1.8: October 20-24
10.29 Conferences 8:00 a.m. to 8:00 p.m., call office to schedule or check times
10:30 Conferences 8:00 a.m. to 8:00 p.m., call office to schedule or check times
10.31 No School
11.10 Teacher planning day, No School
11.11 Veterans Day, No School
11.27 Thanksgiving, No school
11.28 Thanksgiving Holiday, No School
This week in …
• Fibonacci spirals and sunflowers
• Double-digit multiplication with pictures and numbers
• Using a multiplication algorithm
• Reviewing and evaluating multiplication strategies
• An extended multiplication story problem
• Exploring division with the array model
Immaginative Narrative- 2039 A hopeful future
• Prewriting strategies continued focusing on positive change through creative problem solving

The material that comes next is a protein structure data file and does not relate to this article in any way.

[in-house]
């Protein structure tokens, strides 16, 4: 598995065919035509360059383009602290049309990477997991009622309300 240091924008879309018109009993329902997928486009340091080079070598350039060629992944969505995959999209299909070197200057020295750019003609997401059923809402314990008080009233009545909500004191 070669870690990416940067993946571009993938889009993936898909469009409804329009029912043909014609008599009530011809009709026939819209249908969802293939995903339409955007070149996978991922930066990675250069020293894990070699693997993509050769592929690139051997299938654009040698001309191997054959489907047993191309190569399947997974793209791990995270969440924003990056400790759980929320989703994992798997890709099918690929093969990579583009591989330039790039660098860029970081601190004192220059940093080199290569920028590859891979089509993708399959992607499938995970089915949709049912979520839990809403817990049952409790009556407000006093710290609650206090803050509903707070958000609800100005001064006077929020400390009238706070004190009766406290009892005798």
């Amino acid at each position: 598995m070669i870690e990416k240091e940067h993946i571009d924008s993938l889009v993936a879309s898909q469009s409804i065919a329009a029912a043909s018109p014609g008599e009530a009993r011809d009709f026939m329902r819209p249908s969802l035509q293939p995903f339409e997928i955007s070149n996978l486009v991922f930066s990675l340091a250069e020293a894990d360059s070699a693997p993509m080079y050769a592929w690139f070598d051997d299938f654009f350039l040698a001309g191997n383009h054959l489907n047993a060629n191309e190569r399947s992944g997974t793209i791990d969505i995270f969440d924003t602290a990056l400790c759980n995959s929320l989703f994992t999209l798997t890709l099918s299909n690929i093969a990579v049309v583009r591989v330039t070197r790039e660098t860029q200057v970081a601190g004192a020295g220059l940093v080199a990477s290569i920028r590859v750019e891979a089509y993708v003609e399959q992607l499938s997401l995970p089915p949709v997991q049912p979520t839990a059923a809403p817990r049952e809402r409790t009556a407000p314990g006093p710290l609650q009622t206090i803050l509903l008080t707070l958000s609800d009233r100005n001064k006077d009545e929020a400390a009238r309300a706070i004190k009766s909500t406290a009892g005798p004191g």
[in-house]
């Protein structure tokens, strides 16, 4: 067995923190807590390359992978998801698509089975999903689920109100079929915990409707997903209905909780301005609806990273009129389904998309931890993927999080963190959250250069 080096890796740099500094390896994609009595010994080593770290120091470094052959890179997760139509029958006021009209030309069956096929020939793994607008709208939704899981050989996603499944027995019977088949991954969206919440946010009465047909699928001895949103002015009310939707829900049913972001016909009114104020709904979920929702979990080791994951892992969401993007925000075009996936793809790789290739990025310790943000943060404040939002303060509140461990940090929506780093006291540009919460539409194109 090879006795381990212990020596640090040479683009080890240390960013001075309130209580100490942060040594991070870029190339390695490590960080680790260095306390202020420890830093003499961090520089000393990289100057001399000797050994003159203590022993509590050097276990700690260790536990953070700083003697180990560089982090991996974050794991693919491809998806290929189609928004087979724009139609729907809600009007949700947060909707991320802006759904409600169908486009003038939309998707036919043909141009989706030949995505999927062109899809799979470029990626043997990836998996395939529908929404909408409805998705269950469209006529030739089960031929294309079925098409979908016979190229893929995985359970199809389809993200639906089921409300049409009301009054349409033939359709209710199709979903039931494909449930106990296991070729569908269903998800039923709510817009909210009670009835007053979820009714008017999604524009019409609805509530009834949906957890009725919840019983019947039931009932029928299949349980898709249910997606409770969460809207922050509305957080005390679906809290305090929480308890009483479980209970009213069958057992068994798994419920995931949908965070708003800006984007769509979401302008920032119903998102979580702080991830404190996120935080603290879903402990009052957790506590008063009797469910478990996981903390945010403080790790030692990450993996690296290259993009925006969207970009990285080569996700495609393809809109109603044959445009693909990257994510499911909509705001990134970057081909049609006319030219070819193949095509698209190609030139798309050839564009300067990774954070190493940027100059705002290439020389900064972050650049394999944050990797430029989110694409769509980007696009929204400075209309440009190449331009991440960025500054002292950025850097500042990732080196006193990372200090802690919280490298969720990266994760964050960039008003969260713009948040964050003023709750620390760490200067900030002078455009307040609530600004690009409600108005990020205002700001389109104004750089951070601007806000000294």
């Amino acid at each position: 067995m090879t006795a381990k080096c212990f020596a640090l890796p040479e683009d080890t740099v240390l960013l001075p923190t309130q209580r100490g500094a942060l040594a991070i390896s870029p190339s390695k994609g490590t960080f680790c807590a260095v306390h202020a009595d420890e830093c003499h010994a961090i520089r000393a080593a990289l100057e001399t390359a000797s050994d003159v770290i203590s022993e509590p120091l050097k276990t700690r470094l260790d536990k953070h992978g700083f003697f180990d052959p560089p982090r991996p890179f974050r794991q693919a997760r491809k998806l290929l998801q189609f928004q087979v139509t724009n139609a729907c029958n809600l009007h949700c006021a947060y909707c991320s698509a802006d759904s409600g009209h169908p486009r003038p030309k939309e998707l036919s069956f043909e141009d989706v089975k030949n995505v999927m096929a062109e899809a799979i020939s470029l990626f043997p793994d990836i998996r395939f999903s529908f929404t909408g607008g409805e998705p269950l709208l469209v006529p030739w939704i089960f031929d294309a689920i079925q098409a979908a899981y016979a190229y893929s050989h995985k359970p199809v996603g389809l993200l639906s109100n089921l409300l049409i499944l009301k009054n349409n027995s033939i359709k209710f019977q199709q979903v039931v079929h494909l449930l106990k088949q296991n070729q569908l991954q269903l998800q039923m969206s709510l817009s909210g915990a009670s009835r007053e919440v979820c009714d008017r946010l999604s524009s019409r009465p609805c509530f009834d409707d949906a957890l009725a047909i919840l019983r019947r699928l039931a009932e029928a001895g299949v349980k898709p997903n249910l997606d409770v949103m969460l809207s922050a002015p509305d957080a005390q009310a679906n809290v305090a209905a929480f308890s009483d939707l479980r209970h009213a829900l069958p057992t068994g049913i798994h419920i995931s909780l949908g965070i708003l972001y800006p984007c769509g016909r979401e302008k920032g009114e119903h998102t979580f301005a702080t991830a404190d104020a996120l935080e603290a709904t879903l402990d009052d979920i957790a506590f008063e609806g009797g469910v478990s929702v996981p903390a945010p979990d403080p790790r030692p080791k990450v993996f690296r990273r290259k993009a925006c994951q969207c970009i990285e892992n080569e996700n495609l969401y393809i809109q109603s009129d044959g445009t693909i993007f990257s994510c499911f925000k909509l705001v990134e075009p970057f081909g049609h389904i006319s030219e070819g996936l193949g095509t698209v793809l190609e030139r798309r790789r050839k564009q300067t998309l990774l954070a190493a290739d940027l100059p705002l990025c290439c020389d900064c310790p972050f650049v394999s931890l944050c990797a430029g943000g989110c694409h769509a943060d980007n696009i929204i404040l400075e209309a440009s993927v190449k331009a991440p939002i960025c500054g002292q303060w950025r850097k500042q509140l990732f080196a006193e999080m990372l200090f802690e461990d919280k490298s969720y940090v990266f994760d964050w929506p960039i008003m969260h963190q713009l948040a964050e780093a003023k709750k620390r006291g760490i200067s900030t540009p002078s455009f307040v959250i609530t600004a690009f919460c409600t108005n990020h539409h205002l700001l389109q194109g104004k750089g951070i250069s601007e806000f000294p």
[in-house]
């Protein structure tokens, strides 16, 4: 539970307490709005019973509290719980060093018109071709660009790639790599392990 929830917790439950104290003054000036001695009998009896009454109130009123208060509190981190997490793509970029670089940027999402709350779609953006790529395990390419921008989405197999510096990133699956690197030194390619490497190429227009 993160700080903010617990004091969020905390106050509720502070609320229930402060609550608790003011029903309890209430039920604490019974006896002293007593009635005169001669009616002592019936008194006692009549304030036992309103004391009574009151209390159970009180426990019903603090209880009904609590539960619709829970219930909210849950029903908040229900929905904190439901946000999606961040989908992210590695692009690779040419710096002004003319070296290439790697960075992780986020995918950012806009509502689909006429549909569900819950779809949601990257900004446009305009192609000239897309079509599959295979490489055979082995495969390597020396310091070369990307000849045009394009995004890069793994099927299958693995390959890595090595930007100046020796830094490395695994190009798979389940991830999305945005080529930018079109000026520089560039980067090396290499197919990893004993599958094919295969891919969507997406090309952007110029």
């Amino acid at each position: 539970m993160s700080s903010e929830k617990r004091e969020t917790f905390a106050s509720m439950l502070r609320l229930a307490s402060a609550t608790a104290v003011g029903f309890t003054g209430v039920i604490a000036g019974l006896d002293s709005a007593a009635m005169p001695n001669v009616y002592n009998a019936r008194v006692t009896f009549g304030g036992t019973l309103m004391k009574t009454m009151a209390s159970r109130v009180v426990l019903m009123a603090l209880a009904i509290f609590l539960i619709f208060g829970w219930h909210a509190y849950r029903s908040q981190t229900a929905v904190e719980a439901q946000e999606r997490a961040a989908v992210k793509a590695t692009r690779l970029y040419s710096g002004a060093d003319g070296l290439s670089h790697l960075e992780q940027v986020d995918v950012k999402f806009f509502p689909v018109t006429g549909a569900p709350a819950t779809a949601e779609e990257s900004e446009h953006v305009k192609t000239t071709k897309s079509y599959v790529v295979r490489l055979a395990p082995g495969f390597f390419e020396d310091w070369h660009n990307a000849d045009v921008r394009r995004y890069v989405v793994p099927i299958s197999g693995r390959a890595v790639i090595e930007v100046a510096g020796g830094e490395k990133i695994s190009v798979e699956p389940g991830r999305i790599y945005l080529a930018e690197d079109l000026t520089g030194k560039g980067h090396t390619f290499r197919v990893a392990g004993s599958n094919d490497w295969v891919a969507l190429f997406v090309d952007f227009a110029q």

• Introduction: lead and thesis statement
• Body paragraphs with smooth transitions
Understanding interdependence using connection circles
Looking for leverage points
• Chapter 6 Processed food
• Chapter 7 Food From Corn
Recording volvox, blepharisma, and vinegar eel observations, sketches, and data in our science notebooks
Numbers after 10 are a piece of cake once you know 1 through 10. 11 is simply ten with a one after it, 十一 (じゅういち, juuichi), 12 – juuni, 13 – juusan, 14 – juuyon, etc. 20 is simply 二十 (にじゅう, nijuu), 21 – nijuuichi, and so forth.
Put these numbers in front of the character for time 時 and you’ve got the time of the day.
Now just put the character for moon 月 after a number and you’ve got a month.
Japanese days of the week don’t follow such an easy pattern but here they are anyway along with some other time-related words.